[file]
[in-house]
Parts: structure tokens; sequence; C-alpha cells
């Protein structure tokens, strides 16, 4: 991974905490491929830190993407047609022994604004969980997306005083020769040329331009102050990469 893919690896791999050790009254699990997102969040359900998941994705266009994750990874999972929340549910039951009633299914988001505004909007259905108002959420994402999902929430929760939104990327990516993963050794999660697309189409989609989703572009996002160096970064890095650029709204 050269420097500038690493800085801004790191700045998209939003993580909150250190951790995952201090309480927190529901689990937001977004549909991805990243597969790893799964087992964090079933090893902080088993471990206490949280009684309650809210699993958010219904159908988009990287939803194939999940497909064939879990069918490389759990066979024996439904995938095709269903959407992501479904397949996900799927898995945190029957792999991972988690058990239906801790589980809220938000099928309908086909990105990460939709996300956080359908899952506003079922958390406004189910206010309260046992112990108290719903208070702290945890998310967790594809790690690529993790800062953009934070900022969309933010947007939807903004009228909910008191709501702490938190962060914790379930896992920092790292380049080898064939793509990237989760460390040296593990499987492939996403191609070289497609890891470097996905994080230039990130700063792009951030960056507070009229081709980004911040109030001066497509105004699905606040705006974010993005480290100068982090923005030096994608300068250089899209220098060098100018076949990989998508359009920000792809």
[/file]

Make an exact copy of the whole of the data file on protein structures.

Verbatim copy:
[in-house]
Parts: structure tokens; sequence; C-alpha cells
């Protein structure tokens, strides 16, 4: 991974905490491929830190993407047609022994604004969980997306005083020769040329331009102050990469 893919690896791999050790009254699990997102969040359900998941994705266009994750990874999972929340549910039951009633299914988001505004909007259905108002959420994402999902929430929760939104990327990516993963050794999660697309189409989609989703572009996002160096970064890095650029709204 050269420097500038690493800085801004790191700045998209939003993580909150250190951790995952201090309480927190529901689990937001977004549909991805990243597969790893799964087992964090079933090893902080088993471990206490949280009684309650809210699993958010219904159908988009990287939803194939999940497909064939879990069918490389759990066979024996439904995938095709269903959407992501479904397949996900799927898995945190029957792999991972988690058990239906801790589980809220938000099928309908086909990105990460939709996300956080359908899952506003079922958390406004189910206010309260046992112990108290719903208070702290945890998310967790594809790690690529993790800062953009934070900022969309933010947007939807903004009228909910008191709501702490938190962060914790379930896992920092790292380049080898064939793509990237989760460390040296593990499987492939996403191609070289497609890891470097996905994080230039990130700063792009951030960056507070009229081709980004911040109030001066497509105004699905606040705006974010993005480290100068982090923005030096994608300068250089899209220098060098100018076949990989998508359009920000792809």